Is this the beginning of the end for the television rights’ bubble? Disney reported an increase in earnings over Q1, which is a positive for the parent company of ESPN. The problem: Disney cable division’s operating income dropped 2%. This was mostly attributed to the costs of sports television rights and increased production costs at ESPN. The thing is, those costs aren’t decreasing. If anything production costs will increase to provide a better telecast. TV rights have skyrocketed, and even though ESPN has the rights to Monday Night Football, NBA basketball, and the College Football Playoffs, the increased competition from FOX and NBC is going to drive up any future rights.
There is only one way to combat those costs, and that is increased cable subscription fees and increased advertising revenue. Cable companies are battling with consumers now and struggling to compel cord cutters to spend over $100 a month on cable bills. ESPN loses out there because as more people drop cable, the less $7 fees the company collects from Comcast and Time Warner. Advertising actually dropped in Q1 for ESPN, and some of that drop can be attributed to advertising dollars being spent elsewhere (social and digital media being the number one culprit.)
The real issue is whether or not the model is sustainable. Financial models are only as good as the assumptions they are built on (ask the banks involved in the mortgage backed securities crisis). If ESPN projected rising advertising fees as well as cable sub fees increasing continually, that could be costly. ESPN has held back on direct over-the-top subscriptions for the channel as well. Its stakeholders (see Disney and cable companies) have a vested interest keeping the World Wide Leader exclusively accessed through a cable subscription.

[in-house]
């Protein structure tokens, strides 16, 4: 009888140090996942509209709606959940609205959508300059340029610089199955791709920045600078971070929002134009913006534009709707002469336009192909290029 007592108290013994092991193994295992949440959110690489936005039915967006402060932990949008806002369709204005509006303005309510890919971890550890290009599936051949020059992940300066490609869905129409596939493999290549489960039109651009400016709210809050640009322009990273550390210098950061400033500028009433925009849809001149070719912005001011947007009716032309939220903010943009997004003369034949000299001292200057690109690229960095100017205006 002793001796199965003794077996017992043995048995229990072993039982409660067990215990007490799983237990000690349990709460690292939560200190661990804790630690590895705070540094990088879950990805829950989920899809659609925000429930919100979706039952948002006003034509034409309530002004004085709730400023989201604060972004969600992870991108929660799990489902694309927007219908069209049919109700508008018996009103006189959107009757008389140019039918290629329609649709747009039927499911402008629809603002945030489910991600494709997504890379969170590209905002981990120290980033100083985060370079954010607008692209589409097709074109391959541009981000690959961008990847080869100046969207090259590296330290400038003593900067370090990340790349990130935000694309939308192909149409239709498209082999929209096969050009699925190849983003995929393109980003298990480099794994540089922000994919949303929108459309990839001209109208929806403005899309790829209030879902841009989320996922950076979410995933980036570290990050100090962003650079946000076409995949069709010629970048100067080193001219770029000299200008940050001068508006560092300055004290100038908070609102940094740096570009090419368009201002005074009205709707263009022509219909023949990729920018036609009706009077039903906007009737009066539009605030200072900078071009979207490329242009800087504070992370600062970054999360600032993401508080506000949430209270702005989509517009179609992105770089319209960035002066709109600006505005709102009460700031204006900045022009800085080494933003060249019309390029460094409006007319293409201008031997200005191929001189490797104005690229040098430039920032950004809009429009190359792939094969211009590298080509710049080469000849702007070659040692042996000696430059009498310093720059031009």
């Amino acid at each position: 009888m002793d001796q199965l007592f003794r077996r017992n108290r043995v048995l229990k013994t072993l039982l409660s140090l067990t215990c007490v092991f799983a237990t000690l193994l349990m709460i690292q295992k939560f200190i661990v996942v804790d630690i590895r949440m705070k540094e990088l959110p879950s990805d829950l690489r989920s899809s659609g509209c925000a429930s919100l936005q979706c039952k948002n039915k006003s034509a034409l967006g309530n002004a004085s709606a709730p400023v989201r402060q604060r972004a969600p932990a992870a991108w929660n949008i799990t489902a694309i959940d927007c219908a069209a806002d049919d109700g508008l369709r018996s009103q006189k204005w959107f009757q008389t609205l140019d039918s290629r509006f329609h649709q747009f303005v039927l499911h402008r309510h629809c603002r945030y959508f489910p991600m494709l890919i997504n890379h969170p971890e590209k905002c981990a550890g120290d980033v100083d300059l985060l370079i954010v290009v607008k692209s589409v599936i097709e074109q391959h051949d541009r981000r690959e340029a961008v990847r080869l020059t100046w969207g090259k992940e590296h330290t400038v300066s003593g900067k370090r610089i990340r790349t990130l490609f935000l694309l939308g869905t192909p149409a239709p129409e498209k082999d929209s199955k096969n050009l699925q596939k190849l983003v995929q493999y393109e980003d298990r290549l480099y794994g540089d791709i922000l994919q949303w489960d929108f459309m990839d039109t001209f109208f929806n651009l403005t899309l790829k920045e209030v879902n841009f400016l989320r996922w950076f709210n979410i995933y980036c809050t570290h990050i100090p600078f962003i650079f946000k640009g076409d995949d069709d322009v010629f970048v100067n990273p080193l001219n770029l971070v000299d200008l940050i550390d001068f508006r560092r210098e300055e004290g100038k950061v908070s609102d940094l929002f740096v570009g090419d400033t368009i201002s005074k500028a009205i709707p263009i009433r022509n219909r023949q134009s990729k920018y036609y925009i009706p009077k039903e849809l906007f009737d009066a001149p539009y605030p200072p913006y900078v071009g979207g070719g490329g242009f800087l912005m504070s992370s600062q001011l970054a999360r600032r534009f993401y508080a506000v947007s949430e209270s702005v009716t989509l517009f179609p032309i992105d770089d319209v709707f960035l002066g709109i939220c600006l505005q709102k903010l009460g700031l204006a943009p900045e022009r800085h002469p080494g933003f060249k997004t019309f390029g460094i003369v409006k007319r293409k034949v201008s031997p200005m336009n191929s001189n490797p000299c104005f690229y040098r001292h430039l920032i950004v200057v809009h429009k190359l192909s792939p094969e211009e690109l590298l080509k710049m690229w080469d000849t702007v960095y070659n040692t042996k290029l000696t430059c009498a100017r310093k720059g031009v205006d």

It wouldn’t be surprising if Disney and ESPN have the same issues next year. One of the company’s major events, The College Football Playoff, announced it would not move its semi-final game from New Year’s Eve. This is going to decrease viewership, and in turn, decrease the amount that could be charged on advertising spots. Bob Iger, Disney CEO, attributed some of the operating income loss to the new NFL deal kicking in, but the NBA deal kicks in next year at an over 200% increase from the prior year.
All is not lost. ESPN is smart enough to know how to change its business to ensure a profit. ESPN has been the major revenue driver for Disney Corp. for years, and that is not likely to change.
Michael Colangelo is Assistant Director at the USC Sports Business Institute and Senior Editor of The Fields of Green.